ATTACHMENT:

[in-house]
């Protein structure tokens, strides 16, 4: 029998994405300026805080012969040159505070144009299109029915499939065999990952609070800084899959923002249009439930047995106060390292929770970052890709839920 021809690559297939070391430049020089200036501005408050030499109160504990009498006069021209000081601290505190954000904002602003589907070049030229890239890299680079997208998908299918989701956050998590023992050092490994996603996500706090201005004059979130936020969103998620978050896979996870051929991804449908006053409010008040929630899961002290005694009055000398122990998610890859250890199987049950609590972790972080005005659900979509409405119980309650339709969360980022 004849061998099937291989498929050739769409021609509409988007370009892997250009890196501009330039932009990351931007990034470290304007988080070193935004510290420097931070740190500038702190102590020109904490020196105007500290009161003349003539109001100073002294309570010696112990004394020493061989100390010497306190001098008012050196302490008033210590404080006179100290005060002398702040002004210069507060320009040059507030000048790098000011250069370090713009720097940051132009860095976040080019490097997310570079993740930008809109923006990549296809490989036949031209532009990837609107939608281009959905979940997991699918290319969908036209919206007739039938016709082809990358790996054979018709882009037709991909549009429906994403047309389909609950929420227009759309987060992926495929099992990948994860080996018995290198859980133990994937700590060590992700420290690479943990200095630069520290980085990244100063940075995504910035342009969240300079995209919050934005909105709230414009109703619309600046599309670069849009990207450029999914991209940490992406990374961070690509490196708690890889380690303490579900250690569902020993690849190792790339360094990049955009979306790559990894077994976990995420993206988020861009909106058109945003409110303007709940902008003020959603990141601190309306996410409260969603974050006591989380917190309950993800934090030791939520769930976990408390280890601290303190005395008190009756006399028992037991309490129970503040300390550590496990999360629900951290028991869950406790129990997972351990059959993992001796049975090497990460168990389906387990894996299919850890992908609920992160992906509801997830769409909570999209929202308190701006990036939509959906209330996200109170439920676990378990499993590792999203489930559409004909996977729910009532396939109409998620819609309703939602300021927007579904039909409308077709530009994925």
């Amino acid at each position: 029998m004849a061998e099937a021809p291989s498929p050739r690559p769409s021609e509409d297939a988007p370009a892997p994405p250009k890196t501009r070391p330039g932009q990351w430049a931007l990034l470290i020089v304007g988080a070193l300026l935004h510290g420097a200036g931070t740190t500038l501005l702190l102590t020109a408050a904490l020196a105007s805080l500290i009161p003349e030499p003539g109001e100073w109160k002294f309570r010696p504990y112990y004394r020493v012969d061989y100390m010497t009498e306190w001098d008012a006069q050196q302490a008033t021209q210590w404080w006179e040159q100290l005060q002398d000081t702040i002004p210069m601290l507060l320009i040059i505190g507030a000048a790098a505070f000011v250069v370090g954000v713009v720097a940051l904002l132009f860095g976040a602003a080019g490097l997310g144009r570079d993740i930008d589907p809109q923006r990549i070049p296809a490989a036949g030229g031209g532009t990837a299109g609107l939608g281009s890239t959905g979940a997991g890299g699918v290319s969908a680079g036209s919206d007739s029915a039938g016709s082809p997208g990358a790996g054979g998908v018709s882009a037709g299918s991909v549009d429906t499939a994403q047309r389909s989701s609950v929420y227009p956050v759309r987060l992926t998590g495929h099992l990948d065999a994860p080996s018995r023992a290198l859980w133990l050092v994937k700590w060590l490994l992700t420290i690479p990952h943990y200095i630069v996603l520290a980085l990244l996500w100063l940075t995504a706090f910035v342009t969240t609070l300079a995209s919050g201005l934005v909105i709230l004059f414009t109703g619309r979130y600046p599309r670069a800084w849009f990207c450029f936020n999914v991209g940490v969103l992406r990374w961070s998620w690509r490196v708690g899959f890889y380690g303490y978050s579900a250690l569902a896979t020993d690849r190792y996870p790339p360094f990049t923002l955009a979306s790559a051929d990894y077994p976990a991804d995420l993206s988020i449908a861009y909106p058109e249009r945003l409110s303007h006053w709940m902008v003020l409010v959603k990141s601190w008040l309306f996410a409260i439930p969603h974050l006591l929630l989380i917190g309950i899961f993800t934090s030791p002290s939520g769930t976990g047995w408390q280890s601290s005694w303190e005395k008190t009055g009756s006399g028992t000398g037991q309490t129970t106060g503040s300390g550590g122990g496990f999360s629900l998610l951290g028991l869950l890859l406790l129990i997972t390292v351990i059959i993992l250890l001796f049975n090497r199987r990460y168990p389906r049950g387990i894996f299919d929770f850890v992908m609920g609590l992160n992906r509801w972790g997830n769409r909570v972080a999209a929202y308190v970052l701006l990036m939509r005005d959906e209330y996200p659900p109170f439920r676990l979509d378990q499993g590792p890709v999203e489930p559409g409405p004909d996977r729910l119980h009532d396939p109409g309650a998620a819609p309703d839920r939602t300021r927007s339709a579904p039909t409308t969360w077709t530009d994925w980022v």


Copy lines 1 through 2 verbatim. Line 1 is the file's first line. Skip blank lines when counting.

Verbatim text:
[in-house]
């Protein structure tokens, strides 16, 4: 029998994405300026805080012969040159505070144009299109029915499939065999990952609070800084899959923002249009439930047995106060390292929770970052890709839920 021809690559297939070391430049020089200036501005408050030499109160504990009498006069021209000081601290505190954000904002602003589907070049030229890239890299680079997208998908299918989701956050998590023992050092490994996603996500706090201005004059979130936020969103998620978050896979996870051929991804449908006053409010008040929630899961002290005694009055000398122990998610890859250890199987049950609590972790972080005005659900979509409405119980309650339709969360980022 004849061998099937291989498929050739769409021609509409988007370009892997250009890196501009330039932009990351931007990034470290304007988080070193935004510290420097931070740190500038702190102590020109904490020196105007500290009161003349003539109001100073002294309570010696112990004394020493061989100390010497306190001098008012050196302490008033210590404080006179100290005060002398702040002004210069507060320009040059507030000048790098000011250069370090713009720097940051132009860095976040080019490097997310570079993740930008809109923006990549296809490989036949031209532009990837609107939608281009959905979940997991699918290319969908036209919206007739039938016709082809990358790996054979018709882009037709991909549009429906994403047309389909609950929420227009759309987060992926495929099992990948994860080996018995290198859980133990994937700590060590992700420290690479943990200095630069520290980085990244100063940075995504910035342009969240300079995209919050934005909105709230414009109703619309600046599309670069849009990207450029999914991209940490992406990374961070690509490196708690890889380690303490579900250690569902020993690849190792790339360094990049955009979306790559990894077994976990995420993206988020861009909106058109945003409110303007709940902008003020959603990141601190309306996410409260969603974050006591989380917190309950993800934090030791939520769930976990408390280890601290303190005395008190009756006399028992037991309490129970503040300390550590496990999360629900951290028991869950406790129990997972351990059959993992001796049975090497990460168990389906387990894996299919850890992908609920992160992906509801997830769409909570999209929202308190701006990036939509959906209330996200109170439920676990378990499993590792999203489930559409004909996977729910009532396939109409998620819609309703939602300021927007579904039909409308077709530009994925």